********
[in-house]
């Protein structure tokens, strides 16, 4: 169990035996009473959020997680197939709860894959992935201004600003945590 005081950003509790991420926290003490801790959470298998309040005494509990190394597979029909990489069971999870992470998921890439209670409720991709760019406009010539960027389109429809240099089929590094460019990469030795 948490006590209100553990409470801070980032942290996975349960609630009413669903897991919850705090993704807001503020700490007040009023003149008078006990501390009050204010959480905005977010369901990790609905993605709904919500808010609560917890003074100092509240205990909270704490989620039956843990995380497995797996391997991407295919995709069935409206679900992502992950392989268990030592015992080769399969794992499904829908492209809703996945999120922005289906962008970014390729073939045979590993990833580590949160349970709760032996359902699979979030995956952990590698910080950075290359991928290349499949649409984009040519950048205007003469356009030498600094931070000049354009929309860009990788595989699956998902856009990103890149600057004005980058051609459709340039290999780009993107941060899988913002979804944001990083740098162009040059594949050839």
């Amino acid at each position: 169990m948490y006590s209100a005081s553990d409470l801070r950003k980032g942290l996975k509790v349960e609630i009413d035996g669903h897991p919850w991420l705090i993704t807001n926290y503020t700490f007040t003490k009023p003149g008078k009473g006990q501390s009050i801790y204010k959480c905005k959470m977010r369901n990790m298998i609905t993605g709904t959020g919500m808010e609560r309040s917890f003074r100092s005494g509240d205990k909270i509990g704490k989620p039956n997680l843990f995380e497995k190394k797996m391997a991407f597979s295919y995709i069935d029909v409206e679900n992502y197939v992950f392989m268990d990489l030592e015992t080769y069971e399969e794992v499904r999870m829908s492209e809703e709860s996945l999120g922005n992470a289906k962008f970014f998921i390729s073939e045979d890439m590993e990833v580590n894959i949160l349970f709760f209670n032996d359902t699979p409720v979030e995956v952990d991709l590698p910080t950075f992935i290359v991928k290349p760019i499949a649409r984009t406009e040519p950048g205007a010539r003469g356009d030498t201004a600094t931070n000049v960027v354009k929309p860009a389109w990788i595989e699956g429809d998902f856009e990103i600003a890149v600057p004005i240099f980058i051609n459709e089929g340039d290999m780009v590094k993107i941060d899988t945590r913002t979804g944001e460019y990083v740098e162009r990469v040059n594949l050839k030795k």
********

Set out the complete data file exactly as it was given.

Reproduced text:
[in-house]
């Protein structure tokens, strides 16, 4: 169990035996009473959020997680197939709860894959992935201004600003945590 005081950003509790991420926290003490801790959470298998309040005494509990190394597979029909990489069971999870992470998921890439209670409720991709760019406009010539960027389109429809240099089929590094460019990469030795 948490006590209100553990409470801070980032942290996975349960609630009413669903897991919850705090993704807001503020700490007040009023003149008078006990501390009050204010959480905005977010369901990790609905993605709904919500808010609560917890003074100092509240205990909270704490989620039956843990995380497995797996391997991407295919995709069935409206679900992502992950392989268990030592015992080769399969794992499904829908492209809703996945999120922005289906962008970014390729073939045979590993990833580590949160349970709760032996359902699979979030995956952990590698910080950075290359991928290349499949649409984009040519950048205007003469356009030498600094931070000049354009929309860009990788595989699956998902856009990103890149600057004005980058051609459709340039290999780009993107941060899988913002979804944001990083740098162009040059594949050839």
């Amino acid at each position: 169990m948490y006590s209100a005081s553990d409470l801070r950003k980032g942290l996975k509790v349960e609630i009413d035996g669903h897991p919850w991420l705090i993704t807001n926290y503020t700490f007040t003490k009023p003149g008078k009473g006990q501390s009050i801790y204010k959480c905005k959470m977010r369901n990790m298998i609905t993605g709904t959020g919500m808010e609560r309040s917890f003074r100092s005494g509240d205990k909270i509990g704490k989620p039956n997680l843990f995380e497995k190394k797996m391997a991407f597979s295919y995709i069935d029909v409206e679900n992502y197939v992950f392989m268990d990489l030592e015992t080769y069971e399969e794992v499904r999870m829908s492209e809703e709860s996945l999120g922005n992470a289906k962008f970014f998921i390729s073939e045979d890439m590993e990833v580590n894959i949160l349970f709760f209670n032996d359902t699979p409720v979030e995956v952990d991709l590698p910080t950075f992935i290359v991928k290349p760019i499949a649409r984009t406009e040519p950048g205007a010539r003469g356009d030498t201004a600094t931070n000049v960027v354009k929309p860009a389109w990788i595989e699956g429809d998902f856009e990103i600003a890149v600057p004005i240099f980058i051609n459709e089929g340039d290999m780009v590094k993107i941060d899988t945590r913002t979804g944001e460019y990083v740098e162009r990469v040059n594949l050839k030795k």